Eventually, books may very well die, or at least become mostly dead… but in just 5 years? I highly doubt it.

Some beautiful music!

Lastly, as a reward for reading all that blather (or for scrolling down), here’s some beautiful music for you!

Want more? Of course you do!

These pieces were brought to you by the Portsmouth Sinfonia which I came across last week (or yesterday or something)… what beautiful sounds!

Deadline failure and other such things

I was hoping to compose 5 minutes of music a week, starting last Tuesday, but unfortunately I was only able to compose 2 minutes and 46 seconds by this past Sunday.  So I fail!  Shocking, no?

I blame a few things:

deadlineclock1)  My job. It’s a part-time job, so I can’t blame it for taking up too much time, but it does take up time.  So I must blame it.

2)  Fatigue. This is also job related.  When I have to work at 9 AM, that means I am pretty much tired throughout the day.  Which isn’t a problem for doing most things.  But I think a lot while I’m composing; it’s a very mind-intensive activity; it takes a lot of focus for me.  And when I’m fatigued, music has a way of lulling me off to the land of pleasant dreams, especially the incredibly fantastic music I compose.  So it is extremely difficult to compose while fatigued.  I did try taking some caffeine tablets, but alas, no effect.  I must have high caffeine tolerance.  I could feel it make my heart beat faster, but nothing else.  Of course, caffeine really isn’t supposed to be used to counter sleep-deprivation, so maybe it has nothing to with tolerance.  But that’s what some people seem to use it for and they swear by it.  It doesn’t help me though.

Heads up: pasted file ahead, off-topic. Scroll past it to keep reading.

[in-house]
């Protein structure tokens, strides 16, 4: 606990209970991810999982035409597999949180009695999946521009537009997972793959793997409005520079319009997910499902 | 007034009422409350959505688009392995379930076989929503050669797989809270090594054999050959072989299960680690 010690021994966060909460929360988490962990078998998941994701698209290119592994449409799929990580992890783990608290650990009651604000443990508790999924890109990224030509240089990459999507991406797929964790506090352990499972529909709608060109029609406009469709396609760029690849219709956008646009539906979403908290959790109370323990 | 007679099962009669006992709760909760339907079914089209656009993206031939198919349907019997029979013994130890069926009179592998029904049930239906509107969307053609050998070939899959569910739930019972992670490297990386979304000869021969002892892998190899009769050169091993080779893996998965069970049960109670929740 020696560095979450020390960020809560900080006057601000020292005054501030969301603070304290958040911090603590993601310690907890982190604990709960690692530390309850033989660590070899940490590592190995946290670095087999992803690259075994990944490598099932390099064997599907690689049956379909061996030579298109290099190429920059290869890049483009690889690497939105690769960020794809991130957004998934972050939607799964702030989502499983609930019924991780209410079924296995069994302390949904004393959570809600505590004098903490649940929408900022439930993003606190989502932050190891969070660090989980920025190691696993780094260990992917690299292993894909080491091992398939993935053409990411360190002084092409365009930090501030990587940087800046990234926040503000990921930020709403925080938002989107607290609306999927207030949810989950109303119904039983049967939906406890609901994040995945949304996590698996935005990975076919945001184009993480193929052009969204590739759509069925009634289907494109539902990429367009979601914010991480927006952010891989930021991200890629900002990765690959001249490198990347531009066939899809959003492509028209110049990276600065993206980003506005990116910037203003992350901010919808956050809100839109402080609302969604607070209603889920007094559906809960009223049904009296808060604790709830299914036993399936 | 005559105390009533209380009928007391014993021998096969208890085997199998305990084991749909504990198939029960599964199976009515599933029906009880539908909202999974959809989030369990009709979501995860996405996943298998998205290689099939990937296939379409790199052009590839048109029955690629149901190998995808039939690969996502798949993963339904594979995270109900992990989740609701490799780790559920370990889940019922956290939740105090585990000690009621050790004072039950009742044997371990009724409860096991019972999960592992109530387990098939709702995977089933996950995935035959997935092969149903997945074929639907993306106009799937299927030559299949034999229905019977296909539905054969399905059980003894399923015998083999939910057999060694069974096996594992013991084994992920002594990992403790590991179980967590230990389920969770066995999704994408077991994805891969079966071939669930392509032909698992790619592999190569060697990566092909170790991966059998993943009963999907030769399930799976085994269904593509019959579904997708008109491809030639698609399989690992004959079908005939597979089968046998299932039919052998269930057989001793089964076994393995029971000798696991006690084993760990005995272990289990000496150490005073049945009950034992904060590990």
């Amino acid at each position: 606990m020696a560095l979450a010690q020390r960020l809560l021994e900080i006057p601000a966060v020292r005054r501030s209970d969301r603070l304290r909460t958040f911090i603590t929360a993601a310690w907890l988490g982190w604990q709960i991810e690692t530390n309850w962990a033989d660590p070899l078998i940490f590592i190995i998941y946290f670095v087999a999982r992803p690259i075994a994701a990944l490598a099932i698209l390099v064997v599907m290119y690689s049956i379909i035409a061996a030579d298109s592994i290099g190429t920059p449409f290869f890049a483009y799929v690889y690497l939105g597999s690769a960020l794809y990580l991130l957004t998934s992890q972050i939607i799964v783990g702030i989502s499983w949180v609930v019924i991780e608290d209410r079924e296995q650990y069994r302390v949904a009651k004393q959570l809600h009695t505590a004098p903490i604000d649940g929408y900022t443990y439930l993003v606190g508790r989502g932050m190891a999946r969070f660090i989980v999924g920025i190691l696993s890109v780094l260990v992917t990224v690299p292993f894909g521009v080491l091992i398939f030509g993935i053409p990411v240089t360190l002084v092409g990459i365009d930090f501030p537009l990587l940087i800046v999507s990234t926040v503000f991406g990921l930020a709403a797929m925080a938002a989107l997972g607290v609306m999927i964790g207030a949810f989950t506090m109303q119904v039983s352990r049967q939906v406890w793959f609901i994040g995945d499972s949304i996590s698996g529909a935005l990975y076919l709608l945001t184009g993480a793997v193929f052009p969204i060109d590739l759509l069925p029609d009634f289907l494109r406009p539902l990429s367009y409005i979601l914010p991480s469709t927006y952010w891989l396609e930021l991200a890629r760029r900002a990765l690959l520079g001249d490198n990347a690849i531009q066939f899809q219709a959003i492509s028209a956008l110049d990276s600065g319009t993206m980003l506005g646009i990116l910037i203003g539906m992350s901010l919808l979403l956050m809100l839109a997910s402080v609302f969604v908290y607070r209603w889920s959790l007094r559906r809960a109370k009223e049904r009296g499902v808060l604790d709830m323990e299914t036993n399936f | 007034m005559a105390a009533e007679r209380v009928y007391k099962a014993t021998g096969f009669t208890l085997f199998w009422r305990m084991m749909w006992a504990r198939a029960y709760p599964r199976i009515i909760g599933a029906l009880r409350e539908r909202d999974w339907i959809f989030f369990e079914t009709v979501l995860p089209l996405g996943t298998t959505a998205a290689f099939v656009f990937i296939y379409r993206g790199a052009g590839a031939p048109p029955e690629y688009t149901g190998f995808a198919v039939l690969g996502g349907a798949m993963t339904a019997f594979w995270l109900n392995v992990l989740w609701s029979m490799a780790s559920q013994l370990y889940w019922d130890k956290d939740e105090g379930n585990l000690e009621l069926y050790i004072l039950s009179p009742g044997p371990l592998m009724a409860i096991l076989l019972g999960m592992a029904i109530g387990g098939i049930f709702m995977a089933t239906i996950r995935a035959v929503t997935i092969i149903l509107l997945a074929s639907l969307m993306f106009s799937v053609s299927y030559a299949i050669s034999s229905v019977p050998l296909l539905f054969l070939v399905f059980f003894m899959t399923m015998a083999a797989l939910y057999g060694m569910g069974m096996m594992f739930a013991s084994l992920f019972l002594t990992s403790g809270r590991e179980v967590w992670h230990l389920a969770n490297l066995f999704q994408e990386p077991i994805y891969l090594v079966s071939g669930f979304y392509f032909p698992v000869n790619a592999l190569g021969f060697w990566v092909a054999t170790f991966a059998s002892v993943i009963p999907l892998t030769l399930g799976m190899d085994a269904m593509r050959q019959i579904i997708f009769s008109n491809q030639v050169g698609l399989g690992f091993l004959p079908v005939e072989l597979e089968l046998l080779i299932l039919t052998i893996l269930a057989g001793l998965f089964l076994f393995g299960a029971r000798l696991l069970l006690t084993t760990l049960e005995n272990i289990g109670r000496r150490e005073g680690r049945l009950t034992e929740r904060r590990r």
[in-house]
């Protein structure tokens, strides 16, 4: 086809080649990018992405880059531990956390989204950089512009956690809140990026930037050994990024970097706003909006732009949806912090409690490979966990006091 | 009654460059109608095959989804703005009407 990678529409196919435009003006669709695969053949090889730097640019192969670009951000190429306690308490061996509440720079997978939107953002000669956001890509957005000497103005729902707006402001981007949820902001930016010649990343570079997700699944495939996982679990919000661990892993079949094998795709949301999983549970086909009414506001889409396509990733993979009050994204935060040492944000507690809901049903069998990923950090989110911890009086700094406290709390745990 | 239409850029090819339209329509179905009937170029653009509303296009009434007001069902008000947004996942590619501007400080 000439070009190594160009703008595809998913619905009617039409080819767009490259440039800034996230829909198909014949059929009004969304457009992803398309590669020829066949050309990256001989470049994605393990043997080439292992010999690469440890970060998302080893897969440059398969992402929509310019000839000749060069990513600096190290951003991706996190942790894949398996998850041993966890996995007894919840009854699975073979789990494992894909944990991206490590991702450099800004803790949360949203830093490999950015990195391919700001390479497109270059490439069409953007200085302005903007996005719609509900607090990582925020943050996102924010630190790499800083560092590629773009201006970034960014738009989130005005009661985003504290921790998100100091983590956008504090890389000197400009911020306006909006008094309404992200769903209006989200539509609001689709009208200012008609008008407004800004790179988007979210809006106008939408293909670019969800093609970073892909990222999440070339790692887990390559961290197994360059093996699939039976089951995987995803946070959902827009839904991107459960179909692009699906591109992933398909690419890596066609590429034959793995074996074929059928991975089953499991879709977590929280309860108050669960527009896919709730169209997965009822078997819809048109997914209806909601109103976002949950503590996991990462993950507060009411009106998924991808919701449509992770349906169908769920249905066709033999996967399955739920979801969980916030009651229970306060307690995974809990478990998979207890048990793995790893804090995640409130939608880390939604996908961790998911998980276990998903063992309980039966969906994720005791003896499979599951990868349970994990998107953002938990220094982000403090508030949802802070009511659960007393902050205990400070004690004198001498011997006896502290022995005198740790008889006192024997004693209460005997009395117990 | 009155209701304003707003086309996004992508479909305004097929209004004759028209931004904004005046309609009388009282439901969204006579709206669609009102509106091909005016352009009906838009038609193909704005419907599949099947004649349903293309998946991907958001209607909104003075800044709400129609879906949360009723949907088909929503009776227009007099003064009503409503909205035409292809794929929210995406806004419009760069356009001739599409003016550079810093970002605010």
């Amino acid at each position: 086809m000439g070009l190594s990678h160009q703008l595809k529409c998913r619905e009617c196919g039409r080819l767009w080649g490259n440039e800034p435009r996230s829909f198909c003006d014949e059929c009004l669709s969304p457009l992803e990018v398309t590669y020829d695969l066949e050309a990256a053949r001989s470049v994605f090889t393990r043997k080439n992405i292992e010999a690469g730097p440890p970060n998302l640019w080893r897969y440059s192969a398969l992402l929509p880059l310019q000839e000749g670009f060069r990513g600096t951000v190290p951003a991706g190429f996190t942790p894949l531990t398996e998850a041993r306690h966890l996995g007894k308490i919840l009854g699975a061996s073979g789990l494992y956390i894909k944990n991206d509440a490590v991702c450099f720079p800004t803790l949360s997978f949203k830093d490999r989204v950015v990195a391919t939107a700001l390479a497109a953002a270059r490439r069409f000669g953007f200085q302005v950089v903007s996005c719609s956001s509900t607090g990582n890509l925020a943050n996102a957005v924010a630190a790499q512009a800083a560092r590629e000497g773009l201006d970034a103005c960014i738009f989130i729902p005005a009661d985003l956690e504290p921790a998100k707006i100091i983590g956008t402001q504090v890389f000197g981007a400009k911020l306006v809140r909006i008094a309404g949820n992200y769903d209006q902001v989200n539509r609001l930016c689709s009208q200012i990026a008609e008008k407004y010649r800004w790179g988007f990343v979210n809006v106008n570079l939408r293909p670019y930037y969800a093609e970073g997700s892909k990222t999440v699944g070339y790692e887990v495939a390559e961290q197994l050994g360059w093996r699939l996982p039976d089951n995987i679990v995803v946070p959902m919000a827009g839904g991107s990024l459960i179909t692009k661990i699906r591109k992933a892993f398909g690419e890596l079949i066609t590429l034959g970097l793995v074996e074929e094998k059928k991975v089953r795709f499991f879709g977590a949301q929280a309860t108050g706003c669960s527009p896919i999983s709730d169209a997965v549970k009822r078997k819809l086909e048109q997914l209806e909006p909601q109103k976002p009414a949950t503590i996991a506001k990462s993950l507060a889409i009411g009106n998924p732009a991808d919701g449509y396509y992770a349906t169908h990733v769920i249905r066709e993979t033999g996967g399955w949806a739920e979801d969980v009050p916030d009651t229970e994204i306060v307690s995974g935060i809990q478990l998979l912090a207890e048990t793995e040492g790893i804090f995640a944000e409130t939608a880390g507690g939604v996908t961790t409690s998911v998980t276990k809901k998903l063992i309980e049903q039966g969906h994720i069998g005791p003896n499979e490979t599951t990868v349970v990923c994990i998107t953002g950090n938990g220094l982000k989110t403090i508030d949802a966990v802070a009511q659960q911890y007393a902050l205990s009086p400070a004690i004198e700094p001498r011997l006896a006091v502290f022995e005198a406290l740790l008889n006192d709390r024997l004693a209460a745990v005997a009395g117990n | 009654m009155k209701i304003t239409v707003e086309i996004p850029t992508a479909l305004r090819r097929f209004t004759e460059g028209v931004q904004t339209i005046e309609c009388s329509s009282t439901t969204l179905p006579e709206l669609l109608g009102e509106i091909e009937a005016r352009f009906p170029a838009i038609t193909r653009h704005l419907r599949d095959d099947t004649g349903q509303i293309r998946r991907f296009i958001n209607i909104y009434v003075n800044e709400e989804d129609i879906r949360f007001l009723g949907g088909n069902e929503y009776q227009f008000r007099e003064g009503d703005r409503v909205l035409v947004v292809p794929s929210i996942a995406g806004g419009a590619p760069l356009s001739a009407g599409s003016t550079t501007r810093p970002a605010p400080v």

3)  Not being able to stay up all night. Again, job related.  Since I have to be at work at certain hours, I am not free to simply stay up as late as I want composing and then just sleep until I am not tired anymore.  (Not that this problem doesn’t plague most people.)  I sometimes seem to think more actively at night, perhaps because there are fewer distractions; the TVs and radios are off, no one’s on the phone and no one calls, etc.  But I can’t use the time to my advantage if I need to get some sleep in before going to work.

4)  Perfectionism. Or pickiness.  I spent 2.5 hours a few nights ago composing and orchestrating 4 bars.  I think that’s the longest 4 bars ever took me.  But I’m very pleased with the result.  Though I suppose I could fiddle around and tweak orchestration for many many hours, it always eventually has to come to a point in which I am pleased enough and must move on.

5)  Other stuff. For example, on Tuesday, I had to spend time tidying the house for guests.  Chores are evil and must be blamed.

That said, I must say I’m extremely pleased with the progress I’ve been making with my latest piece so far.  I went to bed yesterday with the melodies I composed annoyingly humming through my mind uncontrollably.